7 Thanksgiving Side Dishes You Can Prep in Advance

Making Thanksgiving dinner can take a lot of work. Save time by cooking this make-ahead Thanksgiving side dishes.

November 13, 2015
By: Blythe Copeland

Photo By: iStock

Photo By: iStock

Photo By: iStock

Photo By: iStock

Photo By: iStock

Photo By: iStock

Photo By: iStock

Thanksgiving morning should be all about putting the finishing touches on your turkey, setting the table, and heading out to watch your local high school football game or holiday parade -- all of which is much easier and more relaxing if you can prep most of the meal in advance. Here, seven recipes you can make ahead so that, this year, you can list "a quiet morning" among the things you are most grateful for.

Sausage, onions, celery, pecans, and fresh herbs combine with day-old cornbread in this recipe for a savory stuffing (some call it dressing) from Bon Appetit. Prepare and cook the dish a day in advance, cover, and store in the refrigerator; then reheat for about an hour just before serving. To save even more time, use store-bought cornbread instead of homemade.

Making mashed potatoes ahead of time can be a little tricky, since they can dry out or change texture with too much time in the refrigerator. Martha Stewart's recipe for luxurious mashed potatoes solves the problem by adding plenty of butter and cream to potatoes mashed the day before Thanksgiving, then suggesting you reheat them in a foil-covered baking dish for about 20 minutes before serving.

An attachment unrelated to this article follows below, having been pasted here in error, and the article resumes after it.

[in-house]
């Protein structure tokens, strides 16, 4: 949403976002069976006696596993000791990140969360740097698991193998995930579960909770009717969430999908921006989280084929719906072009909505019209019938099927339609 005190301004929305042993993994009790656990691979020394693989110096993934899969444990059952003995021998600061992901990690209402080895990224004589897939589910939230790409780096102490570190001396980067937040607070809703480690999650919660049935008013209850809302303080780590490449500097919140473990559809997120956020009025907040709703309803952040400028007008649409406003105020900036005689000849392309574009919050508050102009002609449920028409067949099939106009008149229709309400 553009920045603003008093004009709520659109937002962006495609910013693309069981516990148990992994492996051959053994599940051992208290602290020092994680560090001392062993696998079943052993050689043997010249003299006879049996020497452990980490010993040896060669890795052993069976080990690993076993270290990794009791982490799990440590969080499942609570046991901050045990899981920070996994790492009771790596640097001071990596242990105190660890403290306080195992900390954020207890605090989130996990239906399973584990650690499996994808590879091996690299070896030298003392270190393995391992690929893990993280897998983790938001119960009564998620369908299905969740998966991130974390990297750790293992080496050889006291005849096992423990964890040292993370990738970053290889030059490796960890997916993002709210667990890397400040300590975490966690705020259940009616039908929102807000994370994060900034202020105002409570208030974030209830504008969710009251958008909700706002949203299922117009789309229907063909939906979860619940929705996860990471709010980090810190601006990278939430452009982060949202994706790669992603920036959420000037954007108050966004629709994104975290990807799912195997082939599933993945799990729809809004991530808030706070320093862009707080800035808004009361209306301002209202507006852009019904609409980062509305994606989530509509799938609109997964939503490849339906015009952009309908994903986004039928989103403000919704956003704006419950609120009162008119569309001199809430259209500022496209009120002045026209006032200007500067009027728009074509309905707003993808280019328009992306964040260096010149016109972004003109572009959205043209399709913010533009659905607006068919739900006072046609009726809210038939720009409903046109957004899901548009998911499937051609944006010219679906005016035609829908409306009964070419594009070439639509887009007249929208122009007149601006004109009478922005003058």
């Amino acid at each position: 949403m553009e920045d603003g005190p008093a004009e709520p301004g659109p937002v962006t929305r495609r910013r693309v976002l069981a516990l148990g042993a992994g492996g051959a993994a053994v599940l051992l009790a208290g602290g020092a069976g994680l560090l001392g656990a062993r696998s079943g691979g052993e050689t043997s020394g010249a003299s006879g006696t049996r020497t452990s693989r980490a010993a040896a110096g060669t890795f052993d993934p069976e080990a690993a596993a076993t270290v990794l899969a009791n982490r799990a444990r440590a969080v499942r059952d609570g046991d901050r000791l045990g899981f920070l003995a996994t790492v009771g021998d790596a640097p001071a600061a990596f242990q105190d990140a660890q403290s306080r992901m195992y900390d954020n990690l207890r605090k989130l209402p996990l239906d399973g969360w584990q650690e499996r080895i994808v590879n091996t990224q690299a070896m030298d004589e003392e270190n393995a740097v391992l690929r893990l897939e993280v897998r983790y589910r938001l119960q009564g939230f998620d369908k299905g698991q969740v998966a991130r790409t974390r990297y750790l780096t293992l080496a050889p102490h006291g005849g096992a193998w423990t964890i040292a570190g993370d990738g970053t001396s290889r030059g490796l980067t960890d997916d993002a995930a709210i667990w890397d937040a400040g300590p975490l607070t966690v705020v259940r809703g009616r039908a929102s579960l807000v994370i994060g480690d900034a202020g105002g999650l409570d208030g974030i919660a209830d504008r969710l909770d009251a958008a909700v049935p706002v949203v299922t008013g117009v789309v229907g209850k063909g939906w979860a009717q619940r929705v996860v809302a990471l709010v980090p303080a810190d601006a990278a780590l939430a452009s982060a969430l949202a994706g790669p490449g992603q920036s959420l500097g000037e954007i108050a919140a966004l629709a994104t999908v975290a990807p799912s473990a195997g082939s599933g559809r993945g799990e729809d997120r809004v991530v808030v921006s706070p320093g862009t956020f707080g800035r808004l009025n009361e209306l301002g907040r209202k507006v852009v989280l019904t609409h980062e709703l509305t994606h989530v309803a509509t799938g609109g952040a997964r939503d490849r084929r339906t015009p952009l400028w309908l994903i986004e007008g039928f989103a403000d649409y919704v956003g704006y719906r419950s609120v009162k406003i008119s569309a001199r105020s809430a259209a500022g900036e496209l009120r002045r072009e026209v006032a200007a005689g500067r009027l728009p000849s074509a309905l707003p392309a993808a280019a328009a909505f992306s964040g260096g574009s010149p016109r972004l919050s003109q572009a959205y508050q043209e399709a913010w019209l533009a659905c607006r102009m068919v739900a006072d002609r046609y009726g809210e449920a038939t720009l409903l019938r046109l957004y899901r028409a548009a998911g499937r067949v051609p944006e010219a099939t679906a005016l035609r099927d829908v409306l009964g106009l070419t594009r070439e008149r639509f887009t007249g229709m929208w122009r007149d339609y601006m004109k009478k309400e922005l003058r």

If you've always left your gravy until the last minute so you can add flavorings from the turkey pan, try Mark Bittman's make-ahead version to save time without sacrificing flavor. You can make the base five days before your meal -- saute onions in butter, then add flour and stock and whisk until smooth -- and reheat on the day of while the turkey finishes cooking. Add the pan drippings to the premade gravy just before serving.

Fresh, warm rolls are a Thanksgiving staple -- but you can store these sweet potato biscuits in the freezer for up to two weeks and your guests will never know the difference. Brown sugar, cayenne pepper, and fresh herbs add flavor and spice to the sweet potato base, while the rolls go from frozen solid to warm and toasty with just about 10 minutes in the oven.

If your family is devoted to canned cranberry sauce, then you're in luck: No prep required. But if you prefer the real thing, then this easy recipe from Real Simple -- made with fresh cranberries, apple juice, sugar, and orange zest -- comes together in about half an hour and can be stored in the refrigerator for four days. Bonus: You can serve it cold, so your guests never need to know that you forgot to take it out until just before they arrived.

Instead of a heavy, creamy, green bean casserole, lighten up your sides with apricot-glazed green beans tossed with savory bacon. Cook the beans the day before and store in the refrigerator; then cook the bacon just before serving (so it stays crisp) and reheat the beans in a large skillet on the stovetop (which leaves plenty of room in your oven for the main dish).

Deep dish apple pie from Ina Garten can be stored for up to a month in the freezer --which is a major time-saver, since the recipe calls for homemade pie crust, hand-mixed filling, and more than an hour of cooking time. Spend an afternoon in early November putting it all together, and then thaw overnight in the refrigerator when you're ready to eat.

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